The last one, or the last question I’ll take: my client’s rankings have decreased. How do I see what’s the problem? My provider is being very evasive. Oh wow, awesome.

A: talk to us. No commitments. We won’t bill you for it, we always perform a pre-intake audit to find out if a website is in trouble. Talk to Tim. Give him the URL, have him perform a pre-intake audit for you. If it’s a simple problem, we’ll find it very quickly. The pre-intake audit takes 35 minutes to do, but this is an entirely different webinar and maybe I should introduce it.

So how do you find out why your rankings are dropping? When our employees do an audit, they do an audit from five perspectives. In the same way that we have six metric groups, we have five audit groups. The audit groups are others your site look like inside the index, what does your on-page look like? What does your digital footprint look like? Do you have any trust violations? And the last one is, we take a look: do you have mature on-page characteristics? We filter through those one by one by one by one by one and by doing it a lot, our SEOs are actually able to figure out what’s wrong with a website.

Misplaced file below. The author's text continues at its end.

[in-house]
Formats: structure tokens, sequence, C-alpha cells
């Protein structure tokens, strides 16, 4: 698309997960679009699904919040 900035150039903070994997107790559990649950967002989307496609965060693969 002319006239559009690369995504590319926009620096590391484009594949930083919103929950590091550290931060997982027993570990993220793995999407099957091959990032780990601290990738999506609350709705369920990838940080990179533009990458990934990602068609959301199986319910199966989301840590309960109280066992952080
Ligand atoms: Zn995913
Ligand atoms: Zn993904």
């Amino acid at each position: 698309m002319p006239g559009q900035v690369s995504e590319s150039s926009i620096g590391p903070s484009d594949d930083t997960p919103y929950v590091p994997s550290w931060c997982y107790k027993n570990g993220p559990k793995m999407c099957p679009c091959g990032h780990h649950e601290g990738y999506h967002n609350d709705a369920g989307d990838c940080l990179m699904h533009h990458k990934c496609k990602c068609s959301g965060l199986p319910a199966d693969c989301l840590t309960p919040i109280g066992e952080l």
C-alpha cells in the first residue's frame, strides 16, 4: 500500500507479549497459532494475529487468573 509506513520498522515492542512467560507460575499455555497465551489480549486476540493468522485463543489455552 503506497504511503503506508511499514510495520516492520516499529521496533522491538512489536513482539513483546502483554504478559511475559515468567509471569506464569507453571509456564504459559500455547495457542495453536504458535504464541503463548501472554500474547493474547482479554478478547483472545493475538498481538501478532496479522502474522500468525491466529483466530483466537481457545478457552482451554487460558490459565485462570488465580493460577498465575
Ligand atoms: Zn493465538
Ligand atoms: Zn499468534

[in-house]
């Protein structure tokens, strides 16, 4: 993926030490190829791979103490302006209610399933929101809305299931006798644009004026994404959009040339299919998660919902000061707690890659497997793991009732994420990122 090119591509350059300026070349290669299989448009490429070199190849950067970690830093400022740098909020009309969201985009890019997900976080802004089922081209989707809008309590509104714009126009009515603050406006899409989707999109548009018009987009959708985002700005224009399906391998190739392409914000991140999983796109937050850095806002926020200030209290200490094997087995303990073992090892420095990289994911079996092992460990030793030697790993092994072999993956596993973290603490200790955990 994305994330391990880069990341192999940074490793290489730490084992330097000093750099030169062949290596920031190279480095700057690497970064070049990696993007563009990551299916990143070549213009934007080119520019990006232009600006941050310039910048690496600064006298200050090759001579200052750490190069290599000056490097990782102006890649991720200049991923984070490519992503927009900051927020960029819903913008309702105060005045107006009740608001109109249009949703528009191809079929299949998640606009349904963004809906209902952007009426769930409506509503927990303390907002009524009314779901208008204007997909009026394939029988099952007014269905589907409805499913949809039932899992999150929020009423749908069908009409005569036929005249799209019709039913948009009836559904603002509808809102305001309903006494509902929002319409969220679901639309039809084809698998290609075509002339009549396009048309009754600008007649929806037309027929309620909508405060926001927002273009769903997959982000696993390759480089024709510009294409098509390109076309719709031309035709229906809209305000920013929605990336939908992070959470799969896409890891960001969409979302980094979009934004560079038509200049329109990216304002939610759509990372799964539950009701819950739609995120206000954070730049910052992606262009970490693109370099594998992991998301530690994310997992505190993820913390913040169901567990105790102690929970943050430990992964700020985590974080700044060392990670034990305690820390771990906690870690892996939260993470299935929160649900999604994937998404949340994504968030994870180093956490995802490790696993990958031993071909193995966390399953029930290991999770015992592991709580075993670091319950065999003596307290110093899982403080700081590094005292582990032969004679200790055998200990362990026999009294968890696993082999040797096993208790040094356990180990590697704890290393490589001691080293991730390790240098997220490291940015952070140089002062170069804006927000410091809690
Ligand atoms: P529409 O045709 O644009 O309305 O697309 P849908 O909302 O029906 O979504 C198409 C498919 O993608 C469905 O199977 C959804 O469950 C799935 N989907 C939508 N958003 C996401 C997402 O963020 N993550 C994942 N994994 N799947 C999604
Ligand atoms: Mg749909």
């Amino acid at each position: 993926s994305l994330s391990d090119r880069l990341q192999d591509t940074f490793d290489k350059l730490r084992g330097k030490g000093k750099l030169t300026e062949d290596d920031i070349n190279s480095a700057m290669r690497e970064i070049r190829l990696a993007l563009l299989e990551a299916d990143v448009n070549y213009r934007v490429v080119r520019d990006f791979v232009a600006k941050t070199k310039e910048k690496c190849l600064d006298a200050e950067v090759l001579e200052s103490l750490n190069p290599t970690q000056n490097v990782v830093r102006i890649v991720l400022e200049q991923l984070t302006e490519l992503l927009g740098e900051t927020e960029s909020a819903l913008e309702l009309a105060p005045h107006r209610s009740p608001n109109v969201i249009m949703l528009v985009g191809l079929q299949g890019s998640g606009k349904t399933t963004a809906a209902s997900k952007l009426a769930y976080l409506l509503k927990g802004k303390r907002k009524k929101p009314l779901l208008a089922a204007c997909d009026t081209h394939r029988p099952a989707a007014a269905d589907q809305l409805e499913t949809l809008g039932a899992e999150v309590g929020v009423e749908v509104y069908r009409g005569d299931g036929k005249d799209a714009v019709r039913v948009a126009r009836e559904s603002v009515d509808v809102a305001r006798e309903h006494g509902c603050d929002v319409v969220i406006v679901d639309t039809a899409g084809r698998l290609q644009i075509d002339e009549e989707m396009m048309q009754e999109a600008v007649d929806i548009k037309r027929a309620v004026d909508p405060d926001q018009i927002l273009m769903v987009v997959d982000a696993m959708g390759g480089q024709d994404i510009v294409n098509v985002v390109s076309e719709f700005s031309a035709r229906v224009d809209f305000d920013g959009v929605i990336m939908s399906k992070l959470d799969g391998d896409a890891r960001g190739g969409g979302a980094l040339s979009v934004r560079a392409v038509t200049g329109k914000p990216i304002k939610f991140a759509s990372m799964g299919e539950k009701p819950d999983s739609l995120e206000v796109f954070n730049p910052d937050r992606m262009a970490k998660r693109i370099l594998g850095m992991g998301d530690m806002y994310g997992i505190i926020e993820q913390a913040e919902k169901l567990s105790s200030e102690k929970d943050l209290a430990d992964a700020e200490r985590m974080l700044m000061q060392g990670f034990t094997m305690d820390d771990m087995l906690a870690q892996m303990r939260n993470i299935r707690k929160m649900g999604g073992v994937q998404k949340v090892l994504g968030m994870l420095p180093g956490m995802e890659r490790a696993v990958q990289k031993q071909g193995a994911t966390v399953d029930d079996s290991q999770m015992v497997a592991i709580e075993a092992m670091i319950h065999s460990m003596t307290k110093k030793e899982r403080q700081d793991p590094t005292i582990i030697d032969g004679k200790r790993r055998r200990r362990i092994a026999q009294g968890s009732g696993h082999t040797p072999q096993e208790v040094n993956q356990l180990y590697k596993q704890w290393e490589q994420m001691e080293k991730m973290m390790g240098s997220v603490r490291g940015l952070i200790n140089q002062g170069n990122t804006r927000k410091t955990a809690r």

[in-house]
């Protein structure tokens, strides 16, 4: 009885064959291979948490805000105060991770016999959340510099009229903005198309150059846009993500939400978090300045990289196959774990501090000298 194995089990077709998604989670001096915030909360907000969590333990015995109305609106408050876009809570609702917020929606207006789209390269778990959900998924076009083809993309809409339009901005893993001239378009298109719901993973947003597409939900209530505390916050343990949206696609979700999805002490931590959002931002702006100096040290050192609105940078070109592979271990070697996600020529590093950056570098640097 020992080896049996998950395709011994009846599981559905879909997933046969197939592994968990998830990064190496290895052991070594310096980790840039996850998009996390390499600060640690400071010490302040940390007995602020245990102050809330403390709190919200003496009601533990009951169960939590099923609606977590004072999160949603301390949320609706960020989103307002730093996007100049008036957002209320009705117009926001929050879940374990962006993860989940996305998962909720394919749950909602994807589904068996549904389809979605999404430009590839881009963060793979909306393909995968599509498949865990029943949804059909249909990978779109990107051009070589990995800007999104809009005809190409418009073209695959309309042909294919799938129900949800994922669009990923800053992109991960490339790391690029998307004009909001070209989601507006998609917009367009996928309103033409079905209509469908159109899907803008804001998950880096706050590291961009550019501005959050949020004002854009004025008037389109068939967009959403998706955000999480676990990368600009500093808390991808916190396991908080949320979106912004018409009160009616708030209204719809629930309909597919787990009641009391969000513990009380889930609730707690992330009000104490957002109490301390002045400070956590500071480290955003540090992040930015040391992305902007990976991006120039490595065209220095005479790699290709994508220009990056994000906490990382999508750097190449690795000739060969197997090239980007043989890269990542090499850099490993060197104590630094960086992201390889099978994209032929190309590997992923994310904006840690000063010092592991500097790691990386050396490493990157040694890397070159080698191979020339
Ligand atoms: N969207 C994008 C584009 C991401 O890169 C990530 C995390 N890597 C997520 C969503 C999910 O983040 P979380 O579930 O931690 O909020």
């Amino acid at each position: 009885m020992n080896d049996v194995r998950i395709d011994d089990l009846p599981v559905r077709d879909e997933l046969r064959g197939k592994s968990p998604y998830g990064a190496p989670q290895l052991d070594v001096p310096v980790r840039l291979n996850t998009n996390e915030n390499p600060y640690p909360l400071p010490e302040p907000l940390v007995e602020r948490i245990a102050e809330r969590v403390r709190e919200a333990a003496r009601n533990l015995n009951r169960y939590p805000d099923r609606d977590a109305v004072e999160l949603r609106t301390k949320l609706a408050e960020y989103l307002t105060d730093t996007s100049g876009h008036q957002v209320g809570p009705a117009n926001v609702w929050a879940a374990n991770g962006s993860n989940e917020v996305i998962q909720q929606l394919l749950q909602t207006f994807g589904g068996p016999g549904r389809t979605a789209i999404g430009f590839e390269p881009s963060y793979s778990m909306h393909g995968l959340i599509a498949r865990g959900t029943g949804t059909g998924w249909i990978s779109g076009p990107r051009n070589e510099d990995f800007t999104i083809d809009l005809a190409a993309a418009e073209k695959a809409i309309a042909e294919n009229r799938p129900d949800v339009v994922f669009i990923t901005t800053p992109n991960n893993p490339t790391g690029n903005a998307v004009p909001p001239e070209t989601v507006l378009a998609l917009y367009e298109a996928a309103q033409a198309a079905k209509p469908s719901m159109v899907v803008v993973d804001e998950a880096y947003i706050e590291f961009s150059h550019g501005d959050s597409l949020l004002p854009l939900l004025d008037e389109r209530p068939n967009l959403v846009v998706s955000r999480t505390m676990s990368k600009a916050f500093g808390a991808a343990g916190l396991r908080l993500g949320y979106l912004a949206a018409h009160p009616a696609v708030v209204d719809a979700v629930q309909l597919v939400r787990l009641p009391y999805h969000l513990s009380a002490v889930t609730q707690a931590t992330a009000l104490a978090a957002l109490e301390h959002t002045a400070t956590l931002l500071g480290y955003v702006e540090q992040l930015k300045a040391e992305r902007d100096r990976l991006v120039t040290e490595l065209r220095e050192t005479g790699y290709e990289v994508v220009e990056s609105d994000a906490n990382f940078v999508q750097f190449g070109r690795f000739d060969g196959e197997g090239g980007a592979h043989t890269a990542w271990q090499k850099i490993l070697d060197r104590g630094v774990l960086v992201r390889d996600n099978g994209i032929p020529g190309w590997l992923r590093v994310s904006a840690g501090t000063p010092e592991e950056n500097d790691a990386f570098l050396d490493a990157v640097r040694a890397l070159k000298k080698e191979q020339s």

They’re intuitively, because they see it hundreds of times every month, you know, they take a look at the site and most of the time, about 80% of the time, figure out what’s wrong in about 15 minutes and then it will take them about an hour to create a document. But, they’re taking about 15 minutes to figure out what’s wrong in a website, but if you’re interested in getting help but there’s no professional in house, we’re not a charity, but we do offer value first. And if you’re, if you want to see what we’re made of, we can do a pre-intake audit against the site. Give us a call and ring up and ask Tim or ask for Tim. Give us the URL and we can do a pre-intake audit.

In my opinion, no provider should be evasive. Transparency is not one of our core values, it’s like integrity. It has to be a given. So your provider cannot be evasive. Nobody should do a song and dance number on SEO.

And with that, I thank everybody. These were awesome, whoo! Challenging questions, but I really, really, really enjoyed it. If any of you guys happen to be in the Philippines, pop into the office, give us a ring, ask for our address. But you know, pop into the office and I’ll take you out for coffee and I can talk about SEO to the wazoo.

But thank you very much, you guys have our numbers and again I look at that mailbox every day. This is Bernard, I’m signing off. I’m signing off the webinar and I appreciate you being here.